A Space of One’s Own

The New Media Consortium’s 2009 Horizon Report lists “The Personal Web” as one of the developing trends for educational institutions over the next 2 to 3 years. They define it as follows:

Part of a trend that began with simple innovations like personalized start pages, RSS aggregation, and customizable widgets, the personal web is a term coined to represent a collection of technologies that confer the ability to reorganize, configure and manage online content rather than just viewing it. Using a growing set of free and simple tools and applications, it is easy to create customized, personal web-based environments — a personal web — that explicitly supports one’s social, professional, learning and other activities via highly personalized windows to the networked world.

It might be understood as a philosophy — when it comes to using web-based applications for teaching and learning, use tools that are simple, flexible, open, and your own. What does it mean to tell members of an intellectual community that the work they do online is their own? Moreover, what does it mean to push the members of a university community to take ownership of what they publish? Something that they can take with them when they move to a different institution.

Serena Epstein, a student at the University of Mary Washington, had been blogging her academic work through the university hosted publishing platform over the course of three years for at least five different courses. Recently she exported all of her work from the university hosted blogging system and imported it all into her own domain space that she purchased and hosts for less than $8 per month. In effect, she has maintained control of the work she has done over the course of her college career and has integrated it into her own space effectively taking ownership of her own archive.

Internment Mashup

University of Mary Washington student Bradleigh Efford takes a course on Asian American Literature with professor Mara Scanlon. Over the course of the semester he, along with the rest of the class, searches for relevant resources to the week’s reading and blogs his findings. While reading a novel about Japanese relocation in North America, he shares a link to the propaganda film Japanese Relocation (1943) which was produced by the Office of War Information. The version Efford discovered was on YouTube, but it was re-published from the original source at the Internet Archive.

Soon after sharing the video, Efford and his classmate Mathe Horne cut and re-mixed the soundtrack from the US propaganda film and created a three minute rap song examining the questions surrounding Japanese Internment that they wrote, produced and performed. A project which they then shared back with the class through their blogs. A model of freely available, public domain resources being discovered by students through a variety of services and mashed up as a way to creatively comment upon and critique the literature they are examining.

Download Japanese Relocation Rap

Feed frenzied learning (syndication on the cheap)

Image of RSS symbolsWhat if we didn’t understand what we do in education with blogs as “blogging” but as a quick and easy way to publish online within a learning community? Or a place to feature a portfolio of students’ best work? Or a site where professors and staff track their professional and personal development? What if we understood “campus blogging initiatives” as a community publishing platform to share, learn, and integrate various resources from around the Web into a more specific community?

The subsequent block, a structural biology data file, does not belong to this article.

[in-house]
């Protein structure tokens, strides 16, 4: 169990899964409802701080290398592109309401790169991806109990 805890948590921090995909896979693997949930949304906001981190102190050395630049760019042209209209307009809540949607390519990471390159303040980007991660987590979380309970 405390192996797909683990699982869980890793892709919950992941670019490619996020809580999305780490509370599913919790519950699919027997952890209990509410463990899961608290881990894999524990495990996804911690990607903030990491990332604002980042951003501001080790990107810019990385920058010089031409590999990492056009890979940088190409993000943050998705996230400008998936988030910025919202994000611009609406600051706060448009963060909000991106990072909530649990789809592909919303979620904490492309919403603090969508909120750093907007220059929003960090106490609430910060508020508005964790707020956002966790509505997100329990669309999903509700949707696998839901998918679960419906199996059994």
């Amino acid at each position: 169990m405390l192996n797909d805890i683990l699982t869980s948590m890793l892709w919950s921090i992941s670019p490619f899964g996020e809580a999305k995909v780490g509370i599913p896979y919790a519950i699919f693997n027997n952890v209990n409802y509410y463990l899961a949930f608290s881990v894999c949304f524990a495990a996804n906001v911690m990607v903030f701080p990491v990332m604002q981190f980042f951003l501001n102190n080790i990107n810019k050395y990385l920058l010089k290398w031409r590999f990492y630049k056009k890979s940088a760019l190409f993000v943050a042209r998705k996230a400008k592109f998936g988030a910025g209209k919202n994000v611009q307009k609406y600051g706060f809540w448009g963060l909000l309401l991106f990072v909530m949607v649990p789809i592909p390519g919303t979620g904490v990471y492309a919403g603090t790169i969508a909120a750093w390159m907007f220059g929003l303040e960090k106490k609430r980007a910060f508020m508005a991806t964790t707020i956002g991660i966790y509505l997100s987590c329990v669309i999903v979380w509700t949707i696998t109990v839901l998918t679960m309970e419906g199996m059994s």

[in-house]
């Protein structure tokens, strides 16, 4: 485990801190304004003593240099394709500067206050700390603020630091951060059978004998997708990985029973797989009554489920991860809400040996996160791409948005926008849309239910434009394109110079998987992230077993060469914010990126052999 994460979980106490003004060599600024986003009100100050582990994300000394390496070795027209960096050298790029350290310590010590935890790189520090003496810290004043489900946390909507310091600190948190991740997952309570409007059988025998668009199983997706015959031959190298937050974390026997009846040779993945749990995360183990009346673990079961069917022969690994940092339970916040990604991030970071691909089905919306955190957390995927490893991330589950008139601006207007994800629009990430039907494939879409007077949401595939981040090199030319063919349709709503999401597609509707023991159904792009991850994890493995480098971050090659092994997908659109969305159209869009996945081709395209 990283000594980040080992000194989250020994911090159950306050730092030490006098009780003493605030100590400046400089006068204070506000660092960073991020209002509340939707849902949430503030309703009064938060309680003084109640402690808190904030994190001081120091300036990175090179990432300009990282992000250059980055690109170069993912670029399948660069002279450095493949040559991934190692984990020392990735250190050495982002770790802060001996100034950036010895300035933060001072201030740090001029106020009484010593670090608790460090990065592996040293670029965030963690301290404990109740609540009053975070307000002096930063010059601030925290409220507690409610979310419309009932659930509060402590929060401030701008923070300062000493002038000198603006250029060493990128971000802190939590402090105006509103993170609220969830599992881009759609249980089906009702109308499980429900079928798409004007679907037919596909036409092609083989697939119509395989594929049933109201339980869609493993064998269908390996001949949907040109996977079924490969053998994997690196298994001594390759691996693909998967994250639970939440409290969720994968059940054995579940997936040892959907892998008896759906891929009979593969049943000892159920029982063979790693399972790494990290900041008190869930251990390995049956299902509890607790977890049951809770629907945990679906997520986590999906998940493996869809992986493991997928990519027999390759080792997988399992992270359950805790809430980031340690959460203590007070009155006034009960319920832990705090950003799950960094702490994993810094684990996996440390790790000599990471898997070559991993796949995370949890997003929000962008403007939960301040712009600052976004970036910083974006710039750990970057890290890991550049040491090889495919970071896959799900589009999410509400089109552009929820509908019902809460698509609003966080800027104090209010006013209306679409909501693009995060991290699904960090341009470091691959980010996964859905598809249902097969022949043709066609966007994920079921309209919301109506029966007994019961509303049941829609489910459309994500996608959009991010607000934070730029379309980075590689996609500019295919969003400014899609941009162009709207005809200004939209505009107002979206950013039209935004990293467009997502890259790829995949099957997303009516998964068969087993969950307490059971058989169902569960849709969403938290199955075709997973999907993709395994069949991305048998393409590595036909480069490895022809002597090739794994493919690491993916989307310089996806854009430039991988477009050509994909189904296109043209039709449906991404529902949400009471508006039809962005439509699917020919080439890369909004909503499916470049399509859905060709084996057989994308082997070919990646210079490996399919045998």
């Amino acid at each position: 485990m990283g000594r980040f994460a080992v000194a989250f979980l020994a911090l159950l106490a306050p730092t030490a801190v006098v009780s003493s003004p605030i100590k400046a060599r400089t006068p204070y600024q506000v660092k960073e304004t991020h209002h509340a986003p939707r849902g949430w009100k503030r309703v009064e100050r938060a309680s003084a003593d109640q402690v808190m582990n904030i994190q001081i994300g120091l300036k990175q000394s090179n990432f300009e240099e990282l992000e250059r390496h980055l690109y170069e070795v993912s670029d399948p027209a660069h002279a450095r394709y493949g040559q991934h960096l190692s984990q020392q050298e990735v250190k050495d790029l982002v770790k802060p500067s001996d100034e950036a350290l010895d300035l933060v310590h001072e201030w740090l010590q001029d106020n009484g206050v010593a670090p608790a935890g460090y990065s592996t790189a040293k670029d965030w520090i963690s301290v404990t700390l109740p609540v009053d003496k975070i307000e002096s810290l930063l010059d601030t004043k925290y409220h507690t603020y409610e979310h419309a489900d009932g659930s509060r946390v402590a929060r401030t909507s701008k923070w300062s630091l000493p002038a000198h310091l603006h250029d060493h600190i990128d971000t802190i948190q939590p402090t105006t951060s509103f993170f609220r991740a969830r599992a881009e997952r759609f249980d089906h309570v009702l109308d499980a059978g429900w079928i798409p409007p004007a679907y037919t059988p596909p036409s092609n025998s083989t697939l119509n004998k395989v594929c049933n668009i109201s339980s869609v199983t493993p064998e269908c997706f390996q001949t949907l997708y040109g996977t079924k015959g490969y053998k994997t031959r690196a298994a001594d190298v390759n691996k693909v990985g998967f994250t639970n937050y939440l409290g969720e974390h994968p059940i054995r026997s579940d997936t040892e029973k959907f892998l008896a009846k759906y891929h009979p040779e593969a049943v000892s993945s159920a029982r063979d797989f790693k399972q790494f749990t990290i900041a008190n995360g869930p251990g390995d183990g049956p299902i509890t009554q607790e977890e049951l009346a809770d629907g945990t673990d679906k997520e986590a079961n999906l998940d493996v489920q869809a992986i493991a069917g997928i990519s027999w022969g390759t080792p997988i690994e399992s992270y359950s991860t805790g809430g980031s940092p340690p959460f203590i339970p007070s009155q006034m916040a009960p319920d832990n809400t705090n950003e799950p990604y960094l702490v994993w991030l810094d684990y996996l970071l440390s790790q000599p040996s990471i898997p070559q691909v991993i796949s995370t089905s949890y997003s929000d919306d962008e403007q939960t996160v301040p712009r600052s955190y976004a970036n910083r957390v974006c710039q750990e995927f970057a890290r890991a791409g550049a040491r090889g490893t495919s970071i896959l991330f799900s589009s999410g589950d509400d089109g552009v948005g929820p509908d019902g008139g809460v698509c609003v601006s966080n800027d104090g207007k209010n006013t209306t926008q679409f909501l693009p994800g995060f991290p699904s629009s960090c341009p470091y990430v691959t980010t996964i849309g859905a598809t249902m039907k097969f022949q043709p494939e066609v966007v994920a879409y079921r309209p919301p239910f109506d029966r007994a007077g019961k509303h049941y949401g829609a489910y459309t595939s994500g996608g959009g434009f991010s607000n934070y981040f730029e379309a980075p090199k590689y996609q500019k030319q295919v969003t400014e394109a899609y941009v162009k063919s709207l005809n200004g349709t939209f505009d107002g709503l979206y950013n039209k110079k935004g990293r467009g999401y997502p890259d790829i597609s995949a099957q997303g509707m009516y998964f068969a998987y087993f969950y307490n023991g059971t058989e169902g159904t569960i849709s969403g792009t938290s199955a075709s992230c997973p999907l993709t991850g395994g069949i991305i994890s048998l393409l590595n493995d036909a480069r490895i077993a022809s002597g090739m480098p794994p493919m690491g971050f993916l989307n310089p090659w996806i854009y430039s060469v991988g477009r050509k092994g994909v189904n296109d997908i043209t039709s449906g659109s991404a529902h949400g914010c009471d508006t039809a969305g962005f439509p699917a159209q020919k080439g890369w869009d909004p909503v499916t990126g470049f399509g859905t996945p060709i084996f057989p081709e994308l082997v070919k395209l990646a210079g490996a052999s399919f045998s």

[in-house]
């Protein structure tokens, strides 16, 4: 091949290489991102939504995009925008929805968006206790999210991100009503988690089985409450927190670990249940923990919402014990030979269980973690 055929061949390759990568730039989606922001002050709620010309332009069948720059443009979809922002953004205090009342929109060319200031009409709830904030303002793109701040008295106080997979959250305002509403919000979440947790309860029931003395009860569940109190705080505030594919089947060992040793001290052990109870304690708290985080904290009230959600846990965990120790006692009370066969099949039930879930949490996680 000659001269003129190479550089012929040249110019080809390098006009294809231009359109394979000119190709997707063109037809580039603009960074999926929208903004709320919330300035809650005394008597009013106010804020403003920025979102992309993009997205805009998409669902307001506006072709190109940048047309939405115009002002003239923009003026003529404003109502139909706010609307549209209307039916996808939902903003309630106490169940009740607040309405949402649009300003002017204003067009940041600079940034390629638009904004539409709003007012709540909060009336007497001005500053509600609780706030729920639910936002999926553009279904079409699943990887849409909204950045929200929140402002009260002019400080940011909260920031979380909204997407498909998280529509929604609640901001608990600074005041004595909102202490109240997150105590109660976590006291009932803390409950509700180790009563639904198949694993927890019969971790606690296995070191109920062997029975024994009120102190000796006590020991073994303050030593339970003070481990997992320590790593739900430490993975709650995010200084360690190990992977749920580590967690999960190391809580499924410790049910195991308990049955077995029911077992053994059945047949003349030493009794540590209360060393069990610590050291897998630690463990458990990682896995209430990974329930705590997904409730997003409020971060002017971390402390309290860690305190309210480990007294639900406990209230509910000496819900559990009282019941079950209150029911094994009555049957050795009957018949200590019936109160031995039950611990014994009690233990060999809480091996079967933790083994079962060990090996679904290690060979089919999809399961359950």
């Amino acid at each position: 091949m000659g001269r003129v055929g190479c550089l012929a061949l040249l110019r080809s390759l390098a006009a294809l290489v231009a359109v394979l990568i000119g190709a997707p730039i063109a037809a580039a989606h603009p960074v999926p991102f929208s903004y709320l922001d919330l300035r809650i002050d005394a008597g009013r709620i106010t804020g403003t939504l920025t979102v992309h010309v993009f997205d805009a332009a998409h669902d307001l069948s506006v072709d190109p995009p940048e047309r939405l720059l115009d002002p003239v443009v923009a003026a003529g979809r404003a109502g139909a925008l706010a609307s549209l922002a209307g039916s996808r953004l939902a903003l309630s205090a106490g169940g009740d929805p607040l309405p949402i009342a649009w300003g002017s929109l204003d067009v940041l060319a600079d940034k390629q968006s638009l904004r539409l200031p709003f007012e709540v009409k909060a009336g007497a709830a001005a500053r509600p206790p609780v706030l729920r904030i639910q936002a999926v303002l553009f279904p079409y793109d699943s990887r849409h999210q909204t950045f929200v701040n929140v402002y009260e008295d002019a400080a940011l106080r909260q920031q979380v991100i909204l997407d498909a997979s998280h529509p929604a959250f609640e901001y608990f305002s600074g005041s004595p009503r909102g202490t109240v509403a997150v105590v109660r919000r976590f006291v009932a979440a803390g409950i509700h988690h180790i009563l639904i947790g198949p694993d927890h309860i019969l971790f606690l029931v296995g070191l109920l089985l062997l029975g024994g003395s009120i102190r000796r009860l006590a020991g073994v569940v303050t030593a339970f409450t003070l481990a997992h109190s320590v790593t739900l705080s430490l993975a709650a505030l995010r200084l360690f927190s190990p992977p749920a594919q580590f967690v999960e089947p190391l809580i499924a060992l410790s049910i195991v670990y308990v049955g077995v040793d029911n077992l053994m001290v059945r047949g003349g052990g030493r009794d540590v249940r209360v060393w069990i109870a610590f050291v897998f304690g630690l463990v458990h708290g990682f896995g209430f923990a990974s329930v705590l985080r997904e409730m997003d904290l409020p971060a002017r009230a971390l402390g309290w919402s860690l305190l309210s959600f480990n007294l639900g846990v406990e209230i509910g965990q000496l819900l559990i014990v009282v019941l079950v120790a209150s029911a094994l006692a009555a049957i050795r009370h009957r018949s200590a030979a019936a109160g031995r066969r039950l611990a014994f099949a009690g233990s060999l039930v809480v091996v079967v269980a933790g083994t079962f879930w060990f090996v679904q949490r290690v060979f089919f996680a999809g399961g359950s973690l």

We need an alternative means of conceptualizing how university networks might approach supporting teaching and learning technologies by designing their online publishing systems around an RSS-rich aggregation system of open syndication, rather than closed repositories and Learning Management Systems (LMS) that seldom, if ever, allow or enable communication outside the walls of the course. The University of Mary Washington has used WordPress Multi-User to build an enterprise-level educational publishing platform, which has fundamentally transformed the online component of teaching and learning beyond the tools of the standard LMS. Moreover, it is all built with open source applications and extensions that make such an application a fraction of the cost of your average LMS (a process which is thoroughly documented and system which is thoroughly supported).

The revolution will be a bus

Image of a Revolution Bus
Revolution by Lawrence Whittemore

Every generation needs a new revolution.
[[Thomas Jefferson]]

What blogging brought to the table, in addition to the liberating power of personal publishing, was a new take on the venerable publish/subscribe pattern, expressed now in terms of the familiar metaphor of news syndication. In any version of the new Internet OS, syndication-oriented architecture would have to play a crucial role.
[[Jon Udell]] “What is an internet Operating System”

At the heart of any transfer of power there must be a concomitant shift in the distribution of information. Moreover, for such a shift to be sustained, an individual’s ability to access, manipulate, and interact with information must remain easy, open and free. Our generation’s revolution can be characterized by the “liberating power of personal publishing,” and it is the architecture underlying this transformation which is germane to tracing the decentralized, multitudinous vectors of fragmented power, ownership, and control that the new model affords. Syndication must be understood simultaneously as a digitally networked dispersion of conversation, as well as an idiosyncratically aggregated diaspora of data. And it is the re-constitution of variegated voices which offers the means to easily circumvent centrally organized, unilateral vacuum-tubes of distribution.